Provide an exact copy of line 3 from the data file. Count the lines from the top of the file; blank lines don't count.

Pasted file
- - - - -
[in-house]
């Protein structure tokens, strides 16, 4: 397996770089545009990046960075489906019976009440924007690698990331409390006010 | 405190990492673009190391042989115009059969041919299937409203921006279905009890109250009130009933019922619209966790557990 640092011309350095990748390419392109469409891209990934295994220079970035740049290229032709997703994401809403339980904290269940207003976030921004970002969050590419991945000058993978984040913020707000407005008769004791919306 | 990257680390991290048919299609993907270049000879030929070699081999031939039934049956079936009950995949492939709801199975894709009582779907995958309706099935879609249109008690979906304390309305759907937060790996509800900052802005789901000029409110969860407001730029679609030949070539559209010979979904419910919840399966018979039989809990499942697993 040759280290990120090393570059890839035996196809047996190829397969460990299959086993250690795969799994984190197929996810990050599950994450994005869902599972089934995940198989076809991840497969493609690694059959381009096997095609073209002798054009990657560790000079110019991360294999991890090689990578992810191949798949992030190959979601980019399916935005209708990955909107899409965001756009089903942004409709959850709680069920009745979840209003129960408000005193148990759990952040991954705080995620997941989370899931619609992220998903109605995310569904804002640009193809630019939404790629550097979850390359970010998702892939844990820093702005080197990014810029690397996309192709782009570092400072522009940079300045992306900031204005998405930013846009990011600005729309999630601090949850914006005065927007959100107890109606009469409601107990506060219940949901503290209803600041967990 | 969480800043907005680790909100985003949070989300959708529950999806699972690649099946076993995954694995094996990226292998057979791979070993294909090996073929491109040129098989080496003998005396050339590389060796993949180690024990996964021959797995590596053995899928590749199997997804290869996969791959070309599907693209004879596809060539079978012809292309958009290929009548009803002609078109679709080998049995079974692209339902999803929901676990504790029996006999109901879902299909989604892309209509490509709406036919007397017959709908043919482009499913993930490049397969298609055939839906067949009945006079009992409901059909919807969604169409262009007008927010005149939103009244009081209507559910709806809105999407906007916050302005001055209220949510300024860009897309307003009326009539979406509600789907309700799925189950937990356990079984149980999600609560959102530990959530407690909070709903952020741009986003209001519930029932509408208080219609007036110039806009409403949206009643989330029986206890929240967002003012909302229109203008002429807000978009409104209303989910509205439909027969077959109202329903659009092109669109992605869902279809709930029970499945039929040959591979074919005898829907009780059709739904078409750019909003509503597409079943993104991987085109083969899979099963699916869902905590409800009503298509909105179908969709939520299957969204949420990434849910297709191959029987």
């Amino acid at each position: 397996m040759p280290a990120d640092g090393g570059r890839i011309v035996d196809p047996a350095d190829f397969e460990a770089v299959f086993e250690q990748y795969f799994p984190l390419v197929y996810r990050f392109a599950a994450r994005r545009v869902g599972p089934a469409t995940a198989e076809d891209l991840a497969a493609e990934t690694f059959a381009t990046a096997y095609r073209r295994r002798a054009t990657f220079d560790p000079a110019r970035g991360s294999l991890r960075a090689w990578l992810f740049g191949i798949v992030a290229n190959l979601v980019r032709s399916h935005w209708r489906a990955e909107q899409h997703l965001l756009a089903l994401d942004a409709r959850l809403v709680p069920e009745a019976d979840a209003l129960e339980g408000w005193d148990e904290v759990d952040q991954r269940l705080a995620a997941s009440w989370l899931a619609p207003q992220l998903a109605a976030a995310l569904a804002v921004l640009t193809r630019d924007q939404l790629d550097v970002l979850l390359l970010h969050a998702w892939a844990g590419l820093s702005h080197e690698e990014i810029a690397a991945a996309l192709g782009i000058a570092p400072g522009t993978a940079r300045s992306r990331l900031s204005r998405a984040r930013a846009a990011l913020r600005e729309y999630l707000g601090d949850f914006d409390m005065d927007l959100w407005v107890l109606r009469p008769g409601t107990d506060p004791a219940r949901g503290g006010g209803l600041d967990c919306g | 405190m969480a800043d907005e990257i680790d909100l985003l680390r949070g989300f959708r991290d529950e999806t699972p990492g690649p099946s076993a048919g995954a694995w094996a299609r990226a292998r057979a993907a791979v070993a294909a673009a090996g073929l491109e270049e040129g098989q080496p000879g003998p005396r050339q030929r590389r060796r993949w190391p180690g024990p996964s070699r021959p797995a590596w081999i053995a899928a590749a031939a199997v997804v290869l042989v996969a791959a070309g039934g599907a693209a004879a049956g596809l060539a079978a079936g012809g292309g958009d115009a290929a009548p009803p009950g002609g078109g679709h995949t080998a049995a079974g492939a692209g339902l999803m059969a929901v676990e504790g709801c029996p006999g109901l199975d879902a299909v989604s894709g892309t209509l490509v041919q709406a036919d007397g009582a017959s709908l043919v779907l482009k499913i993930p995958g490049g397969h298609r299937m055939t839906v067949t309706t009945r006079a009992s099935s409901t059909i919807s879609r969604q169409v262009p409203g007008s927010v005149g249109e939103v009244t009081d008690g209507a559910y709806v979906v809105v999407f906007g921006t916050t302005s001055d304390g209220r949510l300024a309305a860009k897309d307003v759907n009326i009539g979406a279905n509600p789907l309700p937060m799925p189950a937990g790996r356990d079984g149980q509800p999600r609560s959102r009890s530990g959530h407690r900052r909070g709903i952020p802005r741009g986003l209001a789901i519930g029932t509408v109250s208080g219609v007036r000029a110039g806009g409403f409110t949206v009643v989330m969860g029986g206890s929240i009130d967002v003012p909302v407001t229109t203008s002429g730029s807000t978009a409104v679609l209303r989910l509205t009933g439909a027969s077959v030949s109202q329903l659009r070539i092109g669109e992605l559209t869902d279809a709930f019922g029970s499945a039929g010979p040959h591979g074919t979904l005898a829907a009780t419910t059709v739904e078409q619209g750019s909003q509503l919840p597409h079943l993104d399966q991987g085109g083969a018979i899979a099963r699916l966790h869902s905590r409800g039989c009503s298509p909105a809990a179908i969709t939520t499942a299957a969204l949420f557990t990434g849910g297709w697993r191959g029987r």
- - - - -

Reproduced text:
């Amino acid at each position: 397996m040759p280290a990120d640092g090393g570059r890839i011309v035996d196809p047996a350095d190829f397969e460990a770089v299959f086993e250690q990748y795969f799994p984190l390419v197929y996810r990050f392109a599950a994450r994005r545009v869902g599972p089934a469409t995940a198989e076809d891209l991840a497969a493609e990934t690694f059959a381009t990046a096997y095609r073209r295994r002798a054009t990657f220079d560790p000079a110019r970035g991360s294999l991890r960075a090689w990578l992810f740049g191949i798949v992030a290229n190959l979601v980019r032709s399916h935005w209708r489906a990955e909107q899409h997703l965001l756009a089903l994401d942004a409709r959850l809403v709680p069920e009745a019976d979840a209003l129960e339980g408000w005193d148990e904290v759990d952040q991954r269940l705080a995620a997941s009440w989370l899931a619609p207003q992220l998903a109605a976030a995310l569904a804002v921004l640009t193809r630019d924007q939404l790629d550097v970002l979850l390359l970010h969050a998702w892939a844990g590419l820093s702005h080197e690698e990014i810029a690397a991945a996309l192709g782009i000058a570092p400072g522009t993978a940079r300045s992306r990331l900031s204005r998405a984040r930013a846009a990011l913020r600005e729309y999630l707000g601090d949850f914006d409390m005065d927007l959100w407005v107890l109606r009469p008769g409601t107990d506060p004791a219940r949901g503290g006010g209803l600041d967990c919306g | 405190m969480a800043d907005e990257i680790d909100l985003l680390r949070g989300f959708r991290d529950e999806t699972p990492g690649p099946s076993a048919g995954a694995w094996a299609r990226a292998r057979a993907a791979v070993a294909a673009a090996g073929l491109e270049e040129g098989q080496p000879g003998p005396r050339q030929r590389r060796r993949w190391p180690g024990p996964s070699r021959p797995a590596w081999i053995a899928a590749a031939a199997v997804v290869l042989v996969a791959a070309g039934g599907a693209a004879a049956g596809l060539a079978a079936g012809g292309g958009d115009a290929a009548p009803p009950g002609g078109g679709h995949t080998a049995a079974g492939a692209g339902l999803m059969a929901v676990e504790g709801c029996p006999g109901l199975d879902a299909v989604s894709g892309t209509l490509v041919q709406a036919d007397g009582a017959s709908l043919v779907l482009k499913i993930p995958g490049g397969h298609r299937m055939t839906v067949t309706t009945r006079a009992s099935s409901t059909i919807s879609r969604q169409v262009p409203g007008s927010v005149g249109e939103v009244t009081d008690g209507a559910y709806v979906v809105v999407f906007g921006t916050t302005s001055d304390g209220r949510l300024a309305a860009k897309d307003v759907n009326i009539g979406a279905n509600p789907l309700p937060m799925p189950a937990g790996r356990d079984g149980q509800p999600r609560s959102r009890s530990g959530h407690r900052r909070g709903i952020p802005r741009g986003l209001a789901i519930g029932t509408v109250s208080g219609v007036r000029a110039g806009g409403f409110t949206v009643v989330m969860g029986g206890s929240i009130d967002v003012p909302v407001t229109t203008s002429g730029s807000t978009a409104v679609l209303r989910l509205t009933g439909a027969s077959v030949s109202q329903l659009r070539i092109g669109e992605l559209t869902d279809a709930f019922g029970s499945a039929g010979p040959h591979g074919t979904l005898a829907a009780t419910t059709v739904e078409q619209g750019s909003q509503l919840p597409h079943l993104d399966q991987g085109g083969a018979i899979a099963r699916l966790h869902s905590r409800g039989c009503s298509p909105a809990a179908i969709t939520t499942a299957a969204l949420f557990t990434g849910g297709w697993r191959g029987r």